Be aware of the current job market

To ensure that you have as much luck on your side as possible and increase your chances of finding a job, you need to be realistic: find out if your dreams are achievable in the current job market and the sector you wish to evolve in. Job ads can be an excellent indicator of whether your ambitions are realistic. If few job ads have appeared over the last few months in your chosen area (with the exception of seasonal work), you should watch out: your career plans may not correspond to the current market needs and you should re-evaluate your criteria. job market, graduates, graduate, graduate job, first job, job, job search, career, recruitment, unemployed, dream job, job application, cv, cover letter It's difficult to find a job that meets all of your desired criteria, especially at the beginning of your career: re-thinking a few areas could be the solution to finding a job more easily (location, contract type, job title or salary). Nevertheless, I suggest that you avoid making compromises when it comes to the job responsibilities, as you will have to sell them in future interviews.

Be proactive

Hundreds, maybe even thousands of us, apply for the same job or sign up on large companies' websites, without having much to show for all our effort. This section of the job market is visible to everyone, so instead you should try searching on the "invisible market". hidden market, hidden job market, job market, iceberg, graduates, graduate, graduate job, first job, job, job search, career, recruitment, unemployed, dream job, job application, cv, cover letter It's worth it: 20% of successful job searches are thanks to this hidden market. Make the most of your network (former lecturers, students, graduates, colleagues, friends, etc.), update your profiles on social networks and attend job fairs. Make yourself visible Ask for advice and let others know about your situation, it won't cost anything and it could lead to opportunities. Word of month can work quickly and could lead to you landing a job that others don't have access to.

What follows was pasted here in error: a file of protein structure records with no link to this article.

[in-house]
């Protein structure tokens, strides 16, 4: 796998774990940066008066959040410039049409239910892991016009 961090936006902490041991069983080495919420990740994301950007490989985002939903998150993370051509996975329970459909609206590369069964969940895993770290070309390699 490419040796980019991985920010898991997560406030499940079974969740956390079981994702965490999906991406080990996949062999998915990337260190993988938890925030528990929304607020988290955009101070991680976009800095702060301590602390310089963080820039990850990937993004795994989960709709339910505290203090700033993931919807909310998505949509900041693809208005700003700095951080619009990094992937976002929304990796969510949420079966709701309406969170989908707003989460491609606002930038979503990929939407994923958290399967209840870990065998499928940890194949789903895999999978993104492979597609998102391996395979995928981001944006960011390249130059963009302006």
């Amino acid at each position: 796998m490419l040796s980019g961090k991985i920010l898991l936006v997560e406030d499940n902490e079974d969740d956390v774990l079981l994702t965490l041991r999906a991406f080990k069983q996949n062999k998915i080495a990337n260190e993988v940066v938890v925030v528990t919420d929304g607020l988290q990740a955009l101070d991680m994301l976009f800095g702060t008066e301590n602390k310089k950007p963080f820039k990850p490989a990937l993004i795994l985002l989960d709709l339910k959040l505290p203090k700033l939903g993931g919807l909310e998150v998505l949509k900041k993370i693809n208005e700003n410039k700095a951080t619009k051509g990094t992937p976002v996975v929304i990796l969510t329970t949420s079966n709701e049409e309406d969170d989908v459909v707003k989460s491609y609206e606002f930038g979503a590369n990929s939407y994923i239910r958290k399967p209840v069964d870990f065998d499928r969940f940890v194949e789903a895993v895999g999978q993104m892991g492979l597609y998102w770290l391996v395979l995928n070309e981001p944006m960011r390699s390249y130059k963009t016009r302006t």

A relevant profile

Focus on quality rather than quantity when it comes to job applications. It's better to have a personalised CV and cover letter for a position in line with your skills than 10 standard CVs for jobs out of your reach. You shouldn't overestimate your abilities but you shouldn't underestimate them either: don't apply for for jobs you're overqualified for. Recruiters will know that the job responsibilities don't reflect your ambition and it won't be long before you start looking for another job. What does the company stand to gain from recruiting you only to have to train someone new a few months later?

The little extras that set you apart

Your CV and cover letter are like your sales pitch. They are your only weapons when it comes to proving your skills, so they should make an impact. Don't hesitate to ask for the opinions of those working in similar sectors when writing your CV and cover letter. Recruiters are interested in the combination of your skills and motivation; if you don't have all the skills desired, play on your motivation and qualities to show that you are determined and ready to give your all to gain the skills necessary.

A real strategy

Lastly, fix your objectives and set time limits to stay motivated. Take initiatives to make sure project A is successful in order to help project B progress. Be strategic from the outset as you can also be judged for the time spent between jobs (especially for executive roles). A piece of advice for keeping on top of your job search: keep an up-to-date table of your job search, including all of the jobs you have applied for (company, position, information sent, date applied for, entry key, notes, etc.). Don't forget, nothing is impossible and your determination will pay off! :) find job or internship wizbii